(con't from Part I)
Those dreaded C clefs !!
Reading music in the C clefs, like reading the treble (G) clef and bass (F) clef, is a matter of familiarity; the symbol for the C clef has 2 semicircles that curve into the middle of the staff and basically "point" toward the line which identifies the note C4 (middle C on the piano).
Since this is a movable clef, we can place it anywhere we want on the staff, and whatever line it's 2 semicircles point to becomes middle C.
As long as we know that this clef always points to the line that represents middle C, we then know how to decipher the notes on the staff marked with this clef.
Since in the Western music system of notation middle C is always marked on a line, there are thus 5 possible positions for the C clef, the most common being with the pointer on the 3rd (center) line, where it's known as the alto clef (photo; orchestral and chamber music parts for viola are commonly written in this clef.
When the C clef pointer is on the 4th line up it's known as the tenor clef (photo); orchestral parts for trombone are sometimes notated in this clef.
When the C clef pointer is on the first (bottom) line we have the soprano clef; when it's on the second line, it's the mezzo-soprano clef, and when it's on the 5th (top) line it's the baritone clef.
If we're looking at 4-part (SATB) Open Score (photo), figuring out the notes on the various lines and spaces when reading these C clefs the alto and tenor clefs shows us middle C, and we fill in the blanks.
For the alto clef, we simply shift the mnemonic "Every Good Boy Does Fine" down a step from its original position on the treble clef and we have the E starting in the space from below the staff; the F in the mnemonic "F-A-C-E" is then shifted down a step to the first line.
Here it helps to think of the note name in treble clef and "read" this one line or space higher ... "read up, recognize down."
For the tenor clef, we simply shift Every Good Boy Does Fine up a step from its original position on the treble clef, and we have the E starting from the first space on the bottom; the F in F-A-C-E is then shifted up a step to the second line.
Here it helps to think of the note name in treble clef and "read" this one line or space lower ... "read down, recognize down."
If we look at the phrases and words connected to other clefs there is this same basic pattern: E-G-B-D-(F)-A-C-E.
Starting with Every Good Boys Does Fine and then adding F-A-C-E a step above the E will work on all staffs in one form or other.
For example, the F (bass) clef mnemonic "Good Boys Do Fine Always" is simply the Every Good Boy phrase with the E and an added A at the top, and corresponds to the same pattern.
For the soprano clef therefore, we shift Every Good Boy Does Fine up 2 steps from its original position on the treble clef, so that we have E starting on the second line; the F in F-A-C-E is then shifted up 2 steps to the second space.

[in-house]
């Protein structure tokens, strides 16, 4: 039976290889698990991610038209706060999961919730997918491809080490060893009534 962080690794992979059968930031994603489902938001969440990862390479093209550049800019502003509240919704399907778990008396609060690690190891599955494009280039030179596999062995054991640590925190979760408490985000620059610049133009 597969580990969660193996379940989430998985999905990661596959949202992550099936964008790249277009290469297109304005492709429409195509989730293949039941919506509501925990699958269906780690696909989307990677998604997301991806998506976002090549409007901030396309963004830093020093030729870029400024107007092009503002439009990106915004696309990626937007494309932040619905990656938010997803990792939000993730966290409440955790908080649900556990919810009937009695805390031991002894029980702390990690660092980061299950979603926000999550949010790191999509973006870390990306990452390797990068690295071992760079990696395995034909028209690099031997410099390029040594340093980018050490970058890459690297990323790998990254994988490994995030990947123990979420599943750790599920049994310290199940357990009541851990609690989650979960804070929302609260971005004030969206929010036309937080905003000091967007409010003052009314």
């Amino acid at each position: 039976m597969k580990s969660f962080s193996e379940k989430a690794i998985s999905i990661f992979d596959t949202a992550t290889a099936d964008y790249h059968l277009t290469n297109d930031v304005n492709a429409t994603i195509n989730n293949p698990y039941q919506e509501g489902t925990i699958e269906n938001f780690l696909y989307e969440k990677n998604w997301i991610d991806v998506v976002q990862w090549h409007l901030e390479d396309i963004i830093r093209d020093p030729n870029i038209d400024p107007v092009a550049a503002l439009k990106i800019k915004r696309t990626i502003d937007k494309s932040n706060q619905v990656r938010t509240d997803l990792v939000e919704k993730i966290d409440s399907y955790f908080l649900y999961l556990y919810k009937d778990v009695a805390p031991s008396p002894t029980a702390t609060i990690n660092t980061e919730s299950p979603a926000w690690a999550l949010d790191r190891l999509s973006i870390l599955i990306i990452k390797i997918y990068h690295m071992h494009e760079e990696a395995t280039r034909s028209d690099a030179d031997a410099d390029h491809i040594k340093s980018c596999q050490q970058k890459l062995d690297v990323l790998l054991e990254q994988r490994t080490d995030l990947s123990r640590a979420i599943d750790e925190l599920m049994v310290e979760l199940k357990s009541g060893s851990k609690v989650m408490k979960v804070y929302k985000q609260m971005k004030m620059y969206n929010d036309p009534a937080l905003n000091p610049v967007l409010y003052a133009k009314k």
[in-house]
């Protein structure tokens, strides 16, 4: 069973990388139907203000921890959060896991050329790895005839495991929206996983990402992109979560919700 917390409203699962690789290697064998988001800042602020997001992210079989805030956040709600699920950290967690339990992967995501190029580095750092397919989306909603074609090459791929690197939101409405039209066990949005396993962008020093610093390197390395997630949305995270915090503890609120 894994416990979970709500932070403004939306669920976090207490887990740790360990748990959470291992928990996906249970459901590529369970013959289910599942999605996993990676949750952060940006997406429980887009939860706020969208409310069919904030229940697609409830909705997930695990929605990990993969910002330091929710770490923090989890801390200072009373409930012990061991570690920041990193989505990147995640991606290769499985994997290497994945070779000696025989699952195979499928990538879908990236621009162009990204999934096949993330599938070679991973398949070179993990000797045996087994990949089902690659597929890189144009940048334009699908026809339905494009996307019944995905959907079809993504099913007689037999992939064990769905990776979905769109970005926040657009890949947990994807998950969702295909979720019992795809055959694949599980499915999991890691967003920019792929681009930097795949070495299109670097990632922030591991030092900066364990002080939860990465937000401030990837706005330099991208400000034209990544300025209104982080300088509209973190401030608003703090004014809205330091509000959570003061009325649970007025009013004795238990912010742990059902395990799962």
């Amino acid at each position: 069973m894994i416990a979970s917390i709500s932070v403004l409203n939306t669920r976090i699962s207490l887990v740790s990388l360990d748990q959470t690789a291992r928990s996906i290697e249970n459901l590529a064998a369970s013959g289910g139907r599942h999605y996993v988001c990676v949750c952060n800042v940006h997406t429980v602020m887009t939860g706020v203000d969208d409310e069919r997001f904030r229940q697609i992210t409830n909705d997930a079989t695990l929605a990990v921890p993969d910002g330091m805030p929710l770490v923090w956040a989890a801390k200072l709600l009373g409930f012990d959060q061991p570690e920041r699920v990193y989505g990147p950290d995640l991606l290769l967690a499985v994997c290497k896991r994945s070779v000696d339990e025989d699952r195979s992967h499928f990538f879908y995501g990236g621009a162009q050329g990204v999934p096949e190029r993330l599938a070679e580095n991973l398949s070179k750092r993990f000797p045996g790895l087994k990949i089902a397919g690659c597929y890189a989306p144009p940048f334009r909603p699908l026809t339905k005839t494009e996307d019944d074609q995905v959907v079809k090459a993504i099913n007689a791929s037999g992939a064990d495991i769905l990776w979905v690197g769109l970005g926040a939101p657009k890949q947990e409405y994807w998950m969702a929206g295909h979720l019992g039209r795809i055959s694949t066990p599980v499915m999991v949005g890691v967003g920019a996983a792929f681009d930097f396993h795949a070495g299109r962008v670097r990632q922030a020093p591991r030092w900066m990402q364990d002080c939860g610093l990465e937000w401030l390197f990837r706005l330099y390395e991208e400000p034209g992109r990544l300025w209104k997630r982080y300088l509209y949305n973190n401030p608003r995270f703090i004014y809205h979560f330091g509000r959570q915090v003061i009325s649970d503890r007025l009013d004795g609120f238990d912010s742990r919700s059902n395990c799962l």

If we have an opportunity to practice music like this in advance, there are a few things we can do:
Practicing systematically is probably the most common piece of advice we'll receive; careful, systematic practice is a helpful first step toward developing this skill and training our brain to read 4 lines of music at once.
We begin by playing each part individually, then soprano and alto parts with our right hand, then tenor and bass parts with the left hand.
Once we've done this, we then practice them in all 2 part combinations (SA, ST, SB, AT, AB, TB), again, trying to keep SA parts in our right hand and TB parts in our left.
Once we're comfortable with 2 part combinations, we then try playing 3 parts (SAT, SAB, STB, ATB); we look for patterns that are the same across parts, or places where parts move together in thirds, sixths, etc.; after rehearsing all 3 part combinations, we move to reading all 4 parts in a slow, steady tempo.
Writing in the chord symbols is a trick that seems to work great for chorales and more homophonic choral works (where all the voices move together or have similar rhythm); the chord symbols (e.g. C, D7, G, Am) can be written above the staff to mark places where the harmony changes.
If we have the time, and if the parts are fairly complex (e.g., a fugue), it might be a good option to make our own piano reduction; we can use our favorite notation software to create a new score.
As with most things, the best way to improve our open score reading skills is by practicing; the more we do it, the easier it will become.
In preparing for the FAGO examination it may be most helpful to work with each clef separately, then combine them.
In this regard the book "Preparatory Exercises In Score Reading" by Howard Ferguson, published by Oxford University Press, can be a big help.
The transcribing of hymns into C clefs, open score, can also be helpful.
The Dover edition of "J.S. Bach: Eleven Great Cantatas" contains ample material including a number of open score chorales.
These do not yield easily, and it can be a peculiar mental agony to reconfigure such a thing as clef space, but the reward will be great.
The AGO exams [See blog, American Guild of Organists (AGO)] do not replicate academic programs but uphold elements of classic training that every organist is well advised to preserve; they will challenge people but also pay rich dividends.
Don't let it terrozie you -- wade into it a staff at a time.
You may feel like you're in hell for a few weeks, but it yields a skill that will open more doors for you.